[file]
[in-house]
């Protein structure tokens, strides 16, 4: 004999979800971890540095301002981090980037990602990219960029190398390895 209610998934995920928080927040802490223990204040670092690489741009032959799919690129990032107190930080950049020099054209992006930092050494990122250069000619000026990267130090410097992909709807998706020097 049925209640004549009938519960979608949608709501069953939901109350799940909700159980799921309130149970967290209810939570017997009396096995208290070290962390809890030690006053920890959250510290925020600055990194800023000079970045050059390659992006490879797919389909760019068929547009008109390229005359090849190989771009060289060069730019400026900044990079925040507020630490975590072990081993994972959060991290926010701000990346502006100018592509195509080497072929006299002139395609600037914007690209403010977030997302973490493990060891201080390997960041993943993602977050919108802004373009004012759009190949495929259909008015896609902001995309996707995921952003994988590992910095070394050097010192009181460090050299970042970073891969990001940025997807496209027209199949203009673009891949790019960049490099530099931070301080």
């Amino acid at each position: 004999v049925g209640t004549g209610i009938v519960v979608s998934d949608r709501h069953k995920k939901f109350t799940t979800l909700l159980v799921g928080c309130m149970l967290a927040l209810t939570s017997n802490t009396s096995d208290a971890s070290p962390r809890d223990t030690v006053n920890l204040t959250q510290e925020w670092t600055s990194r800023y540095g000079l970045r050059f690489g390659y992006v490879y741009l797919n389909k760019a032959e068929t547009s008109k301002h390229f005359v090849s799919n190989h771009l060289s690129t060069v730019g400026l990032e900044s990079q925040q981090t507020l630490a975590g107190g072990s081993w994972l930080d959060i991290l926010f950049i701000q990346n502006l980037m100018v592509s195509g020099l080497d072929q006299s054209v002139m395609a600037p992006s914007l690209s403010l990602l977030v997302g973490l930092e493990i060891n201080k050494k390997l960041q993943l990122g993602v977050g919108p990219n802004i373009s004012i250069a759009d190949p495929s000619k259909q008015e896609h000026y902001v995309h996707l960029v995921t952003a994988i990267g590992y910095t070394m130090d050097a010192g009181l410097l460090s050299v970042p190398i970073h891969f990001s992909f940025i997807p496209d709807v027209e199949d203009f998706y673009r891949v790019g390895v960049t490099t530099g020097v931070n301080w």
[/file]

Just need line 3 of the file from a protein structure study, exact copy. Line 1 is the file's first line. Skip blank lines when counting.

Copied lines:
């Amino acid at each position: 004999v049925g209640t004549g209610i009938v519960v979608s998934d949608r709501h069953k995920k939901f109350t799940t979800l909700l159980v799921g928080c309130m149970l967290a927040l209810t939570s017997n802490t009396s096995d208290a971890s070290p962390r809890d223990t030690v006053n920890l204040t959250q510290e925020w670092t600055s990194r800023y540095g000079l970045r050059f690489g390659y992006v490879y741009l797919n389909k760019a032959e068929t547009s008109k301002h390229f005359v090849s799919n190989h771009l060289s690129t060069v730019g400026l990032e900044s990079q925040q981090t507020l630490a975590g107190g072990s081993w994972l930080d959060i991290l926010f950049i701000q990346n502006l980037m100018v592509s195509g020099l080497d072929q006299s054209v002139m395609a600037p992006s914007l690209s403010l990602l977030v997302g973490l930092e493990i060891n201080k050494k390997l960041q993943l990122g993602v977050g919108p990219n802004i373009s004012i250069a759009d190949p495929s000619k259909q008015e896609h000026y902001v995309h996707l960029v995921t952003a994988i990267g590992y910095t070394m130090d050097a010192g009181l410097l460090s050299v970042p190398i970073h891969f990001s992909f940025i997807p496209d709807v027209e199949d203009f998706y673009r891949v790019g390895v960049t490099t530099g020097v931070n301080w």